nursing homes care

How Nursing Homes Can Provide Better Care for Patients with Alzheimer’s Disease

The number of people suffering from Alzheimer’s disease is growing at an unprecedented rate. Almost two-thirds of all residents in nursing homes in America are diagnosed with some type of cognitive impairment including Alzheimer’s and these patients rely heavily on the quality of care given in these facilities to help them enjoy a good quality of life even as their disease progresses.


The importance of optimal care in Alzheimer’s patients


Unlike other forms of health care, caring for Alzheimer’s patients take on a more person-centered approach, which focuses on allowing the patient as much independence as possible while still providing him the level of care he needs depending on the stage of his disease.


Optimal care in nursing homes covers different domains of a patient’s life including his functional and social status, security, comfort, and emotional and physical health.


As the disease progresses, patients also experience a decrease in their quality of life, especially when they start to feel functional impairments and depression. But it is the job of professionals in nursing homes to make sure that optimal care is given to patients, no matter the stage of their disease.


The elements of optimal care in nursing homes


To achieve the goal of providing optimal care to Alzheimer’s patients, nursing homes must have these essential components:


Proper assessments


Both federal and state regulations require nursing homes to conduct proper assessments of all residents using the Minimum Data Set of the Centers for Medicare and Medicaid Services (CMS). Patients suffering from Alzheimer’s disease should also undergo more in-depth assessments to determine the progression of the disease and the proper care to be given to them.


Adequate staffing


Since individuals with Alzheimer’s disease need more care than other patients, nursing homes should be able to attend to the needs of their residents by making sure that they meet proper staffing requirements.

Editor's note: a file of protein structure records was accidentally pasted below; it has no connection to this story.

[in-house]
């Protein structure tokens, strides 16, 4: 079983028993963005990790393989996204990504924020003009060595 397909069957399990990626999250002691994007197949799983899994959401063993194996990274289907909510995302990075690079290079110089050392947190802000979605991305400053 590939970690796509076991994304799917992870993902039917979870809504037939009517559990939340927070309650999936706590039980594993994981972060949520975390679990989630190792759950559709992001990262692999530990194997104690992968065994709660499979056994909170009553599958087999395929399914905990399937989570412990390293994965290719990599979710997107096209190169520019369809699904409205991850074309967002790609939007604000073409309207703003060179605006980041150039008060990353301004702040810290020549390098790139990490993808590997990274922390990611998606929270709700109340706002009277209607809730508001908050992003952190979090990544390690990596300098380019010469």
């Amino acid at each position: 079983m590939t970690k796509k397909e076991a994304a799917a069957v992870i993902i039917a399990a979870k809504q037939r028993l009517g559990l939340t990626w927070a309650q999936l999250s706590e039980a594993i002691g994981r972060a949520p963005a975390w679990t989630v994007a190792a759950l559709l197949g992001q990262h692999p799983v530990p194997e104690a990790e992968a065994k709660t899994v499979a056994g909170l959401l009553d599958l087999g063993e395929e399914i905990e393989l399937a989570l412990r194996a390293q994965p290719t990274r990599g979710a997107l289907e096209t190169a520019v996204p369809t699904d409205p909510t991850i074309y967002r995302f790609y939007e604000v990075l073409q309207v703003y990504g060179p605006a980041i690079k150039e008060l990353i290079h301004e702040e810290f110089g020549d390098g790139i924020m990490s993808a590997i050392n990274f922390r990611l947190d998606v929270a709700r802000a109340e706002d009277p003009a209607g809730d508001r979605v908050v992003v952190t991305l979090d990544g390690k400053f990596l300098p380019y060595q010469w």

Staff should also be trained in caring for Alzheimer’s patients and they should follow rules in making sure that each resident is given adequate care not only by nurses but also by recreational therapists, social workers, and nursing assistants.


Care planning


Since caring for a patient with Alzheimer’s disease should take the person-centered approach, it’s very important to involve the patient, his family and the staff in creating an effective care plan tailored to his needs. The primary goal for care here is to give patients as much independence as possible while making sure that they have the assistance they require in doing certain activities.


Proper medical management


As Alzheimer’s disease progresses to its moderate and severe stages, patients will start to manifest more psychological and behavioral signs of dementia, which deserve attention from healthcare providers.


A nursing home should be able to deal with these problems as they arise, especially in managing the symptoms through both pharmacological and alternative methods.


Individuals suffering from Alzheimer’s disease deserve the best quality of life. Whether they live for four or twenty years, they should be able to enjoy their surroundings while making sure they are safe and well cared for by the competent staff in nursing homes.